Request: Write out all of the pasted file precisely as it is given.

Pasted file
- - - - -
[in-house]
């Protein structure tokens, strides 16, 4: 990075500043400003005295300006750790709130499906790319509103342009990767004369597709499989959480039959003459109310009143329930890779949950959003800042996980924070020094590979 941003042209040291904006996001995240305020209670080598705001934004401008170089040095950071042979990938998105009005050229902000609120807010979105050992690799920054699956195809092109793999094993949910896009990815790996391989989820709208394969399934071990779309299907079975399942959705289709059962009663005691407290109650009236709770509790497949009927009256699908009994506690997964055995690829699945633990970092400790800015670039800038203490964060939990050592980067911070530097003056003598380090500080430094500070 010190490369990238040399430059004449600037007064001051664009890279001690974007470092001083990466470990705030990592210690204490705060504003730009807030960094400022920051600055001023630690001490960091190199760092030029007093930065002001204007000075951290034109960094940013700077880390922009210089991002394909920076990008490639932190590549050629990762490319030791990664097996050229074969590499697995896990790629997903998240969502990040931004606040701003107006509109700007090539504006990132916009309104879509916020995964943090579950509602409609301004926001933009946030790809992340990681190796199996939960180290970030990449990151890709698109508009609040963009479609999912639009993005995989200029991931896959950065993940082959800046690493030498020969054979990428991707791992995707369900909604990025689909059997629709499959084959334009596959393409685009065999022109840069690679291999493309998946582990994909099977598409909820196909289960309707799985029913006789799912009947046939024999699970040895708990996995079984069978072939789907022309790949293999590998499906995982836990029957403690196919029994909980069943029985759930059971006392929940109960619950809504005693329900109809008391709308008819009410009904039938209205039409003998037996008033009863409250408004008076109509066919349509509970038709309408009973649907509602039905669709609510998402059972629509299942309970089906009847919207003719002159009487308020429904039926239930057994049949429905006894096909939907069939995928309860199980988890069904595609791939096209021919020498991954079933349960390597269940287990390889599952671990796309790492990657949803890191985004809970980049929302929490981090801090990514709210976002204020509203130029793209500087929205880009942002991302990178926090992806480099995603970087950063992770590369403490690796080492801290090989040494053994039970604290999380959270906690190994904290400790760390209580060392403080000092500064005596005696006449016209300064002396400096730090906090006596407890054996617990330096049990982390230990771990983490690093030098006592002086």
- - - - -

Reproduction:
[in-house]
């Protein structure tokens, strides 16, 4: 990075500043400003005295300006750790709130499906790319509103342009990767004369597709499989959480039959003459109310009143329930890779949950959003800042996980924070020094590979 941003042209040291904006996001995240305020209670080598705001934004401008170089040095950071042979990938998105009005050229902000609120807010979105050992690799920054699956195809092109793999094993949910896009990815790996391989989820709208394969399934071990779309299907079975399942959705289709059962009663005691407290109650009236709770509790497949009927009256699908009994506690997964055995690829699945633990970092400790800015670039800038203490964060939990050592980067911070530097003056003598380090500080430094500070 010190490369990238040399430059004449600037007064001051664009890279001690974007470092001083990466470990705030990592210690204490705060504003730009807030960094400022920051600055001023630690001490960091190199760092030029007093930065002001204007000075951290034109960094940013700077880390922009210089991002394909920076990008490639932190590549050629990762490319030791990664097996050229074969590499697995896990790629997903998240969502990040931004606040701003107006509109700007090539504006990132916009309104879509916020995964943090579950509602409609301004926001933009946030790809992340990681190796199996939960180290970030990449990151890709698109508009609040963009479609999912639009993005995989200029991931896959950065993940082959800046690493030498020969054979990428991707791992995707369900909604990025689909059997629709499959084959334009596959393409685009065999022109840069690679291999493309998946582990994909099977598409909820196909289960309707799985029913006789799912009947046939024999699970040895708990996995079984069978072939789907022309790949293999590998499906995982836990029957403690196919029994909980069943029985759930059971006392929940109960619950809504005693329900109809008391709308008819009410009904039938209205039409003998037996008033009863409250408004008076109509066919349509509970038709309408009973649907509602039905669709609510998402059972629509299942309970089906009847919207003719002159009487308020429904039926239930057994049949429905006894096909939907069939995928309860199980988890069904595609791939096209021919020498991954079933349960390597269940287990390889599952671990796309790492990657949803890191985004809970980049929302929490981090801090990514709210976002204020509203130029793209500087929205880009942002991302990178926090992806480099995603970087950063992770590369403490690796080492801290090989040494053994039970604290999380959270906690190994904290400790760390209580060392403080000092500064005596005696006449016209300064002396400096730090906090006596407890054996617990330096049990982390230990771990983490690093030098006592002086």